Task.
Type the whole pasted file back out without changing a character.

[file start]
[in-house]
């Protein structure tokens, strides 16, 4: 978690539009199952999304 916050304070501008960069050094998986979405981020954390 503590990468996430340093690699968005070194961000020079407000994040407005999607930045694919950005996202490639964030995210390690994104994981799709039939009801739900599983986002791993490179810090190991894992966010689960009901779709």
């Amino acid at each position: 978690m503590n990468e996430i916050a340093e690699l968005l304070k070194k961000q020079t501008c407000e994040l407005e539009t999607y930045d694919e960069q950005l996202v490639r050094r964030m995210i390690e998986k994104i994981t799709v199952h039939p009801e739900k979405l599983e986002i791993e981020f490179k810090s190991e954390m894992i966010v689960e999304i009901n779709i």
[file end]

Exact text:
[in-house]
């Protein structure tokens, strides 16, 4: 978690539009199952999304 916050304070501008960069050094998986979405981020954390 503590990468996430340093690699968005070194961000020079407000994040407005999607930045694919950005996202490639964030995210390690994104994981799709039939009801739900599983986002791993490179810090190991894992966010689960009901779709």
């Amino acid at each position: 978690m503590n990468e996430i916050a340093e690699l968005l304070k070194k961000q020079t501008c407000e994040l407005e539009t999607y930045d694919e960069q950005l996202v490639r050094r964030m995210i390690e998986k994104i994981t799709v199952h039939p009801e739900k979405l599983e986002i791993e981020f490179k810090s190991e954390m894992i966010v689960e999304i009901n779709i």